Open letter to the Vancouver Parks Board and citizens of Vancouver
On March 9th the Park Board voted to ban the display of whales, dolphins and porpoises at the Vancouver Aquarium. According to the commissioners, they voted according to “public will”. We, the members of the European Association for Aquatic Mammals, respect this decision, but would like to draw attention to the impact this will have on the conservation of marine mammals and the ethical inconsistency of following a public will that contradicts other aspects of society’s common goals.
Zoos and aquariums do such research which addresses the following questions: How does a species or an individual of a species experience life and how can we take care of each species and individual in a way that meets their needs and leads to their wellbeing under our care?
We, as representatives of zoos and aquariums, affirm that we are responsible for the well-being of the animals in our care. We affirm that we must respect and fulfill the needs of the animals in our institutions. We have instigated the dramatic changes that our members have undergone in the last decades from the purely commercial exploitation of marine mammals for the entertainment of our visitors to establishing environmental institutions that keep animals for the sake of conservation. Our mission is to inspire our visitors, investigate the psychological and ecological needs of our animals and help establish methods to conserve, keep and breed them.
The work of accredited zoos and aquariums reflects another movement in Western society: the fight for the conservation of biodiversity. The ethical basis of our work is that humans are responsible for the future of the planet, especially its living inhabitants and habitats. Humans are the only species in the world able to take responsibility for other species and as such are obliged to make decisions directly involved in the lives of other living beings.
Since the 1970s it has become apparent that the planet faces a rapid and dramatic loss of species. According to Red List of Threatened Species from The International Union for Conservation of Nature, mammals with a body
weight of more than one kilogram face extinction worldwide. In many cases the protection of threatened species in the field is still possible, but there are more and more instances where survival in the wild is unlikely. In such cases the capture of the last individuals may save the species.
The success of human intervention is shown with the Californian Condor. The last 27 wild birds were caught in 1987. They were bred in aviaries and have been slowly released since 1992; the species is currently out of danger with numbers around 600.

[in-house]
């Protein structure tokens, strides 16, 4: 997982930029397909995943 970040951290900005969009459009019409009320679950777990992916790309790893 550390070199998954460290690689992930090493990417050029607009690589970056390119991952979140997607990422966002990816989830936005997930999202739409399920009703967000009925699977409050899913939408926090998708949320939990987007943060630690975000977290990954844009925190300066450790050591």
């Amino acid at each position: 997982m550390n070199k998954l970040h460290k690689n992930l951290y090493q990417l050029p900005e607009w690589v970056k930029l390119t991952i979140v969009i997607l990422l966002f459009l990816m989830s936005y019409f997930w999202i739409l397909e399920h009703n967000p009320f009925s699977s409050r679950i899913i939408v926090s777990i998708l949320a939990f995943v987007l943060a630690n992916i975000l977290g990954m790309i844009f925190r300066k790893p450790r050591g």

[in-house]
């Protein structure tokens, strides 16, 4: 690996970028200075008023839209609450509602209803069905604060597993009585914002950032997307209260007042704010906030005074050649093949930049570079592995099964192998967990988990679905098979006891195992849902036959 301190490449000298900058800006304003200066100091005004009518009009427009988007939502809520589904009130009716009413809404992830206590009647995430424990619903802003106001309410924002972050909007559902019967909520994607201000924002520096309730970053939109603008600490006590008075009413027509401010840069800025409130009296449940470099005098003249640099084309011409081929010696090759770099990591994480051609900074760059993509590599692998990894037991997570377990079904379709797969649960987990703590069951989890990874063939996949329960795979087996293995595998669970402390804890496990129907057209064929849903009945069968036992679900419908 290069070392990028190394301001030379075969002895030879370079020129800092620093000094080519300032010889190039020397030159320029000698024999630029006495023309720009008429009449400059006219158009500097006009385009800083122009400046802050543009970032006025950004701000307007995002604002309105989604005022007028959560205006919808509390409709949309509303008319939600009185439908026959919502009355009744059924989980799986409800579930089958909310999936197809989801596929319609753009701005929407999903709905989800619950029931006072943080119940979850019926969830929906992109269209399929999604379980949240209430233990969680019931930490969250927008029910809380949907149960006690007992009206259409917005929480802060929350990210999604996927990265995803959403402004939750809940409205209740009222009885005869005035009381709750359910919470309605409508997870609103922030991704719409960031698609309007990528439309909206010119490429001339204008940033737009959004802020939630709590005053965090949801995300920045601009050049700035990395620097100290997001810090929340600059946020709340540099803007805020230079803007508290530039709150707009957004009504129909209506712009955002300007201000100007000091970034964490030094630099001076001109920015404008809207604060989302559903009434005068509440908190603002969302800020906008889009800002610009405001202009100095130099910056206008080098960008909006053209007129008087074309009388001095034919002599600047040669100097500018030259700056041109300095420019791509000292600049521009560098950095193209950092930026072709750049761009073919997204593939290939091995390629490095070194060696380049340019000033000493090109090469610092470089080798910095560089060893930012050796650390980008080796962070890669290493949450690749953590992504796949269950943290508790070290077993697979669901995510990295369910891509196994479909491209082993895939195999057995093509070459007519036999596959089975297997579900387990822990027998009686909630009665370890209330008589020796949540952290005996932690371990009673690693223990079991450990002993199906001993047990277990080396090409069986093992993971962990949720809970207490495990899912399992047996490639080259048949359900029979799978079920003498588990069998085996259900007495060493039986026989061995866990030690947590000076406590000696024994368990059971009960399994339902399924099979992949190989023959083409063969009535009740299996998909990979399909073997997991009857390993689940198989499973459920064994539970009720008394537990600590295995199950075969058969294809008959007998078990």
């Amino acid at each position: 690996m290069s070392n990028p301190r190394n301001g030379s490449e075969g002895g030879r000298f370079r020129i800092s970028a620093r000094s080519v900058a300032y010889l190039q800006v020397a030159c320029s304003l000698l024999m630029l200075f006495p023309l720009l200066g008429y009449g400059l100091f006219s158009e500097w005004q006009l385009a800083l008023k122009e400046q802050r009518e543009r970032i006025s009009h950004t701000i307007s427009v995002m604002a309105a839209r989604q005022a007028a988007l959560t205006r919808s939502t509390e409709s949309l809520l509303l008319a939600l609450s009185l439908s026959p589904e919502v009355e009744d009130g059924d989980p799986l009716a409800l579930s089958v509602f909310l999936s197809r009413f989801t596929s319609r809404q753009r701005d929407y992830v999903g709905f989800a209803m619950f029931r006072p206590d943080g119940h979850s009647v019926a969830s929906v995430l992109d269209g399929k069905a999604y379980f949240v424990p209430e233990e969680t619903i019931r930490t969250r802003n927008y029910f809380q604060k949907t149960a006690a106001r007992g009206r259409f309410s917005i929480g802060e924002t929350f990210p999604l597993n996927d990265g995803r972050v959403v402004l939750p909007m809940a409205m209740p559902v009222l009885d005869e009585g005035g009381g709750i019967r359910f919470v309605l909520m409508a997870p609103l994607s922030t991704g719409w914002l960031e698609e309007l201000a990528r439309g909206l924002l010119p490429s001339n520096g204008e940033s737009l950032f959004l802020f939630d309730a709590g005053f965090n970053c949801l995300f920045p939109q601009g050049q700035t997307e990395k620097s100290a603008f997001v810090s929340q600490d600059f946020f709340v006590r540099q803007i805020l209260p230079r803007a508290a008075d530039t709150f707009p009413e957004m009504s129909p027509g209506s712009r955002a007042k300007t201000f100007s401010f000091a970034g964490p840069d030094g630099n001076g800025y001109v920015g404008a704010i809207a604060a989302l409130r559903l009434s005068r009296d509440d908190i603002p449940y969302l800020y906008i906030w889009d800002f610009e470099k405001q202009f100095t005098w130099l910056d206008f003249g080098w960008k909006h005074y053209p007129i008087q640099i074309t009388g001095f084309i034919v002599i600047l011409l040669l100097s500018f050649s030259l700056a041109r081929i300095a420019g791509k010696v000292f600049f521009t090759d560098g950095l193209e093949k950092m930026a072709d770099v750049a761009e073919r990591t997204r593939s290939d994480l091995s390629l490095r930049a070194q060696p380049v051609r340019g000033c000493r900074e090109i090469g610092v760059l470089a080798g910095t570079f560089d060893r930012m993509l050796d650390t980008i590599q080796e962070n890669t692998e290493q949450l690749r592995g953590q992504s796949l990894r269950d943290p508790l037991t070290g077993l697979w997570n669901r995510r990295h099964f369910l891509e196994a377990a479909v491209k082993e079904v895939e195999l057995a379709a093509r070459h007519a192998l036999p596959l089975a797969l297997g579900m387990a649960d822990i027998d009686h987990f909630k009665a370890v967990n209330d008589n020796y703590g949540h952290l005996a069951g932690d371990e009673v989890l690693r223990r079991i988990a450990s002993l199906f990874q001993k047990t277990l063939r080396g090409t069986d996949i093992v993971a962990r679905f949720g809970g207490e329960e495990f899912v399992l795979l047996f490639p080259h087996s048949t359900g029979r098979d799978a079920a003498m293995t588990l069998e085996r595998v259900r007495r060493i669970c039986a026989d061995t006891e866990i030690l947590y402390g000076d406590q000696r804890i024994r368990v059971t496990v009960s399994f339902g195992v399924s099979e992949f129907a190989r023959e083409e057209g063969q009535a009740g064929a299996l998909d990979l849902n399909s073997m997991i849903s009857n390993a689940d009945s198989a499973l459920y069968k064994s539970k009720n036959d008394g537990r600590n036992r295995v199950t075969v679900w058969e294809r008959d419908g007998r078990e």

The world missed the opportunity to save the “Baiji” Chinese river dolphin when there were only 19 individuals left. The Baiji is the first dolphin species that we let die out “with dignity” because humans did not take responsibility and capture the last known individuals to breed for future release. The Baiji has been functionally extinct since 2007.
Vancouver Aquarium is being forced to close its doors to whales and dolphins at a time when a second dolphin species is facing extinction. The Vaquita porpoise species has fewer than 70 individuals; there is no longer hope that the species will survive in the wild. It is now up to humans to decide whether to make a final attempt to save the species by capturing the last individuals, caring for them with the help of professional marine parks, and trying to breed them until Baja California has reached an ecological state that can once again guarantee their survival.
Breeding critically endangered species is only possible when there are places where the animals can be kept and where professionals know how to fulfill their biological and psychological needs. Keeping whales and dolphins is a biological, technical and financial challenge and there are only a few institutions remaining that are able to keep marine mammals in accordance with animal welfare’s best practice guidelines.
Vancouver Aquarium and other marine mammal parks that are dedicated to conservation and animal welfare have an increasing impact on the protection of marine mammals. Having wild animals survive, breed and thrive in human care requires highly specialized professional expertise. It is a scientific undertaking and the knowledge acquired can make contributions far beyond the zoo and aquarium world. All of the veterinary care proficiency for stranded dolphins comes from the veterinary care of dolphins in marine mammal parks.
The list of endangered dolphins and whales will only grow. Overfishing and pollution of the oceans have turned habitats into deadly traps for many species. Zoological parks and aquariums can’t save aquatic habitats, but they may help save some species and many stranded individuals. This is only possible if they have the professional experience and expertise that comes from keeping animals.
With the Parks Board’s decision, there is now another blank spot on the map of potential rescue centers for the whales and dolphins of the world. Who will now take over responsibility and care for animal species at the brink of extinction or for individual animals facing human-caused death on our beaches?
The philosophical approaches of animal rights and of human responsibility meet in the scientific field of animal welfare. But they diverge in the field of conservation. We do not agree that animals should go extinct “with dignity” rather than be kept in human care.
We, the official representatives of the European Association for Aquatic Mammals are deeply concerned about and saddened by the Park Board’s decision.
Arlete Sogorb – Past President
Brad Andrews – President
Javier Almunia – Incoming President